Thanks for your replies.
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Old 10-22-2017, 01:20 PM
 
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Iím in a huge district so it would depend on the principal and the SpEd AP. My principal would back down and allow the teacher to be miserable as allow the student to flounder in the improper placement.

I know another P who would fight it. We also have a new SpEd director and that makes a difference too as our last one was strongly opposed to self-contained anything so she wouldnít have fought the parents. I donít know enough about the new one yet to say one way or another.

Is your district fighting the parent or cow towing to her?


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I am not entirely sure
Old 10-22-2017, 02:00 PM
 
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as we are a smaller school and only have so many options anyway.

We would likely have a meeting, agree on a trial basis and then document the heck out of every second. At the end of the trial, we would reconvene or at least go over progress [or lack of] then see what our options are. If the trial was even a somewhat successful, the child may likely be allowed to stay. If not, ... well, I'm not sure what would happen...

We would at least be open to discuss it. Generally, the parent can be reasoned with in the face of an honest effort and current data.
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Old 10-22-2017, 02:48 PM
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Agreed
Old 10-22-2017, 08:28 PM
 
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Curious, I agree with you. I too have worked with severely impaired upper elementary students who were in diapers and nonverbal. None of it was due to a physical disability. I saw how wildly inappropriate a general ed classroom was for these kids. We were strictly working on maintaining eye contact as a form of communication with these kids while their grade level peers are learning long division. We were working on getting these kids to communicate the need to pee/poop via sign language while their grade level peers are writing paragraphs. If you've not worked with children such as these, it really cannot be explained nor understood. They are a very small percentage of the population and unfortunately they tend to be hidden in our society, as frustrating as that is.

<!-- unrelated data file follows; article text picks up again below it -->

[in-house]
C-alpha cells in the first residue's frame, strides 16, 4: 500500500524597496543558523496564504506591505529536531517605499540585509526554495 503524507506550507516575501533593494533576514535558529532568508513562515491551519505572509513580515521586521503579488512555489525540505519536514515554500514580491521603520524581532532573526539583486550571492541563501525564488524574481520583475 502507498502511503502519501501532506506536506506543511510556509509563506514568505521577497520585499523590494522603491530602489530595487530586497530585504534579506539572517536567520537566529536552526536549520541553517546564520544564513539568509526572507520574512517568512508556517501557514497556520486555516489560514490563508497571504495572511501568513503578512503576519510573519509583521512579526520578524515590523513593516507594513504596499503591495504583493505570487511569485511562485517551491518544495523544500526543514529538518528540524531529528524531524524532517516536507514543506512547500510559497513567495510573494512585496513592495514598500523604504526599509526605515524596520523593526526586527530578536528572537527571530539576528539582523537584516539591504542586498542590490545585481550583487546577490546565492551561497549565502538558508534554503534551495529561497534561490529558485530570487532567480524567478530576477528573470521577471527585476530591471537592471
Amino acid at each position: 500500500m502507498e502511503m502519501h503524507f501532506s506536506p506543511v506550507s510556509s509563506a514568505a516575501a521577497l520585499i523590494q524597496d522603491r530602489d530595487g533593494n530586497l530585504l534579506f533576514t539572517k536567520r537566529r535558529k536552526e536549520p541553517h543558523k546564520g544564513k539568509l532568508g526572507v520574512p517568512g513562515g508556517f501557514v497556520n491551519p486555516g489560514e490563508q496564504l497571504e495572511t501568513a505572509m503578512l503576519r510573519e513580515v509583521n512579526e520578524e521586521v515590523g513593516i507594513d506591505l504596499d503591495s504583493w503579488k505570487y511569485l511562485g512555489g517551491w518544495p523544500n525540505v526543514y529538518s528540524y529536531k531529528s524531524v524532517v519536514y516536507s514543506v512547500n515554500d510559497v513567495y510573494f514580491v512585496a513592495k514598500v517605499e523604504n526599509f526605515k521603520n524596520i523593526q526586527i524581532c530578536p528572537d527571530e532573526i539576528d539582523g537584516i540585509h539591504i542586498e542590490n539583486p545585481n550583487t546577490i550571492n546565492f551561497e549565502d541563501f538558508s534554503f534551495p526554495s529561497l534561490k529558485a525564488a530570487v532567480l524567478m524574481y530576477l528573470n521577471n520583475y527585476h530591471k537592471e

Anyhow...my district would likely take this to due process. We RARELY go to DP, but I know we would over this since we've got programs for these children. We are also a relatively small district.
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Due process
Old 10-23-2017, 01:44 AM
 
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In my experience, the districts I have worked in would allow the student to remain in regular ed until the behaviors got too expensive to handle.

For example, I worked with a student who was physically violent and low like op described.

The parents had pull in the relatively small district. Things came to a head when the district had a hard time finding workers comp insurance coverage because of the numerous claims every year related to the student.

At that point it was cheaper to go to due process.

It was also common for a 1:1 to basically baby sit non-violent students in regular ed until the students go too big and it became impossible to find a 1:1 to work with the student.

Behaviors would also start to increase when it became almost impossible to engage students in middle school science labs or their were no electives like art or music offered at the middle school level or higher.

Things also changed when 1:1 aides became harder for parents to get. I am not sure how that was justified to the parents, but it also seemed to cut down on situations like the one op described.
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Old 10-25-2017, 02:07 PM
 
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My district would not force a placement by taking parents to court. The student would get a one on one. Unfortunately the one on one would mostly be in charge of the education which is really not something they are trained for. If the principal wants the kid to move they would probably go the passive-aggressive route: daily phone calls about anything and everything until the parents are worn down and consider a different placement.

As a teacher I would consider that the parents are grieving the life they pictured for their kid. They might have a very unrealistic picture of what mainstreaming with 1:1 support looks like and what self-contained looks like. I would invite them to come in and observe what mainstreaming looks like for their child and have them tour self-contained. Self-contained is not the sad place that many people seem to picture (at least not in my district) and it is a chance to develop friendships with other disabled peers that do not develop in mainstream with non-disabled peers. ( I want to clarify that I am talking about more significantly disabled children).

I think sometimes really listening to what the parent's fears, hopes and dreams are for their child might turn an adversarial relationship into one that focuses on the child.